"...The way forward for Republicans is not to default to their traditional solution, which is simply to fight sequester cuts and increase the defense budget. Instead, Republicans should concentrate on slashing and restructuring our dysfunctional and bloated defense bureaucracy. With strong defense chairmen on House and Senate committees already sympathetic to the overhead issue, and a willing secretary of defense, this Congress can do it. That will place the blame for the consequences of sequester and the earlier $500 billion Obama cuts squarely where it belongs, on the president and the Democrats." Read the rest here.

Noting: All of this makes Hagel's announcement last week that he would cut 200 people - over five years - was, as a cut to headquarters, a bit underwhelming to a lot of observers looking for true shrinkage at the Pentagon.

Smaller IS better: Tom Ricks says make the military better by making it smaller. Preparedness is about adaptability, not readiness in the conventional sense. Ricks: "Want a better U.S. military? Make it smaller. The bigger the military, the more time it must spend taking care of itself and maintaining its structure as it is, instead of changing with the times. And changing is what the U.S. military must begin to do as it recovers from the past decade's two wars." Read more here.

In the weeds: why are $486 American-paid-for planes sitting in the grass on the side of the tarmac in Afghanistan? Bloomberg's Tony Capaccio with this exclusive: Sixteen broken-down transport planes that cost U.S. taxpayers at least $486 million are languishing among the weeds, wooden cargo boxes and old tires at Kabul International Airport, waiting to be destroyed without ever being delivered to the Afghan Air Force. The special inspector general for Afghanistan is investigating why the refurbished G222 turboprop aircraft from Finmeccanica SpA's Alenia Aermacchi North America unit no longer can be flown after logging only 200 of 4,500 hours of U.S.-led training flights and missions required from January to September 2012 under a U.S Air Force contract because of persistent maintenance issues... Asked about the planes after they were photographed at the airport in Afghanistan by a Bloomberg News reporter, Sopko said he also saw them ‘sitting in the weeds' during a recent visit." More here.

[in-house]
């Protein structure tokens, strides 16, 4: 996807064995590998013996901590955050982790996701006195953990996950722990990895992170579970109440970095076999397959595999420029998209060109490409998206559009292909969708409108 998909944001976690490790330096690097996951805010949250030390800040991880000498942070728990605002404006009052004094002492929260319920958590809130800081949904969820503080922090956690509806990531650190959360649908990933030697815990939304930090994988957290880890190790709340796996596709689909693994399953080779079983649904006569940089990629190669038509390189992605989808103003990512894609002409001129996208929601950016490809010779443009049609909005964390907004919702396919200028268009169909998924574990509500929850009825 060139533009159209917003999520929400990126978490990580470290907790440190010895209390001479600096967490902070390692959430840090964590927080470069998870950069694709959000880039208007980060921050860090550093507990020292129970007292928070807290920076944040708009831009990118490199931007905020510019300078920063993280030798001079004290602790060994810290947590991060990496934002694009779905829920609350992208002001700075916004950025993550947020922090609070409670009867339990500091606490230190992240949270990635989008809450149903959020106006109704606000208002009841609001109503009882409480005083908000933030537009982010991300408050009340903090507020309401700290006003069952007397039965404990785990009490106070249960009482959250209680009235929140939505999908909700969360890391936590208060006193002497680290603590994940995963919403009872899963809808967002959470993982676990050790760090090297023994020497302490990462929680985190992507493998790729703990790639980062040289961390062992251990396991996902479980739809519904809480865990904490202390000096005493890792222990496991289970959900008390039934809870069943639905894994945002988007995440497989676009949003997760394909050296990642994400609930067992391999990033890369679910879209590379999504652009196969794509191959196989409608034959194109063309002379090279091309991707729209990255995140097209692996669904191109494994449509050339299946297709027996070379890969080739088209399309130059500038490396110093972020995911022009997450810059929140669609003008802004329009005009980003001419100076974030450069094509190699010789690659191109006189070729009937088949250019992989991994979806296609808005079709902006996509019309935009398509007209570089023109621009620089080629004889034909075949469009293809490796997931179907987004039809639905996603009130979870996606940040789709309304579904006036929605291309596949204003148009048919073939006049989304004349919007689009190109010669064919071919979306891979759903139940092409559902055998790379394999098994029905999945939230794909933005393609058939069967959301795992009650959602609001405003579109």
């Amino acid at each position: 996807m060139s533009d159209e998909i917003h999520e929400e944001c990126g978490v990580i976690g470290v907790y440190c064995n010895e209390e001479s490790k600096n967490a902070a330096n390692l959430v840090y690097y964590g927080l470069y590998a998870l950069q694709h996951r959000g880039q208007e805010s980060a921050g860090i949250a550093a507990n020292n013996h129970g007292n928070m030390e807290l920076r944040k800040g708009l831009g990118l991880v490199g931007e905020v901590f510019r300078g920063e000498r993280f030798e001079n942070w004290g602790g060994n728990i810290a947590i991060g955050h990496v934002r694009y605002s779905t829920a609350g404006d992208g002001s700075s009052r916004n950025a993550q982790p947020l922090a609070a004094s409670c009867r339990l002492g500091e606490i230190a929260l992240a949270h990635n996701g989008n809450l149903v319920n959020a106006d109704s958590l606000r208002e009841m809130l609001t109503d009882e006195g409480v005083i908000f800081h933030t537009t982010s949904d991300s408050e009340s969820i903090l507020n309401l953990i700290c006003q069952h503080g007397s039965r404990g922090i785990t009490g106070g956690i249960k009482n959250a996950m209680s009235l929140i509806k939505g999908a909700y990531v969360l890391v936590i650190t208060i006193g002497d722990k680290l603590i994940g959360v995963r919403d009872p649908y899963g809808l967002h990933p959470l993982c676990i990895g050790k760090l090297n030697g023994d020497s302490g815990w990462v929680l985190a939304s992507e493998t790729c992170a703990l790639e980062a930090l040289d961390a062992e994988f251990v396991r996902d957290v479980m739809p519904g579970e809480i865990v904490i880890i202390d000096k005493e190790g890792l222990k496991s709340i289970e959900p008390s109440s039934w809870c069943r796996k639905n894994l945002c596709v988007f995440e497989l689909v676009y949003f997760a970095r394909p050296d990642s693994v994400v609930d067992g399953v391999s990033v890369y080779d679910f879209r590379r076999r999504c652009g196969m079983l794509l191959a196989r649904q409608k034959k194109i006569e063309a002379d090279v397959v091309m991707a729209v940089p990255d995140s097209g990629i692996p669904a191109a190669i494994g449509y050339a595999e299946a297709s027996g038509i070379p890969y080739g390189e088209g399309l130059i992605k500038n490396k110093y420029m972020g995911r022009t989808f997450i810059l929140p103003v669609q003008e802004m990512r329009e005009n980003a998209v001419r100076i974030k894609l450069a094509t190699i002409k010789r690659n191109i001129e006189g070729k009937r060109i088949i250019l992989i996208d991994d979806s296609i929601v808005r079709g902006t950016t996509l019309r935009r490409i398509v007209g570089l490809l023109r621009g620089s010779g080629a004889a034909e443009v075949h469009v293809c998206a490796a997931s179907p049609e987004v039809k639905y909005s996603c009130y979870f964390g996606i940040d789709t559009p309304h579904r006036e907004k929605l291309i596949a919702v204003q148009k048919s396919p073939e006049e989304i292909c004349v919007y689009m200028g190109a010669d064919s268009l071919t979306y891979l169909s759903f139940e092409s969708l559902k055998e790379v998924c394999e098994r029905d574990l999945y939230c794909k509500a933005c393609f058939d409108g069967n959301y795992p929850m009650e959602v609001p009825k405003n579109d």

And as long as we're talking defense industry, there's this: EADS to cut 5,800 jobs under a restructuring plan, here.

New-and-Improved: FP's new website, bolder, smoother and mas fun. And our favorite from the FP press release: "visually-arresting content." FP unveiled its redesigned and expanded website yesterday, "built to satisfy the needs of its three million monthly readers worldwide." From the boss: "Our expanded and modernized website presents FP's readers with a dramatically expanded array of editorial features and tools to help them get the information they want with the least amount of effort," said David Rothkopf, CEO and Editor-at-Large of The FP Group. "Our new site ensures that our readers have access to precisely the content that is of greatest interest to each of them while supporting our advertisers goals of identifying and reaching the audiences they seek in a beautiful, state-of-the-art web environment." The metrics on foreignpolicy.com: 200 million annual pageviews, 3.5 million online monthly readers and 600,000 newsletter subscribers. And so many of them are you! Situation Report is happy to report that we have 52,680 readers every day. We thank you for that and try always to meet your fascinating, enthusiastic and varied expectations. Check out our site - dubya dubya dubya dot foreignpolicy-dot-com (foreignpolicy.com) and enjoy.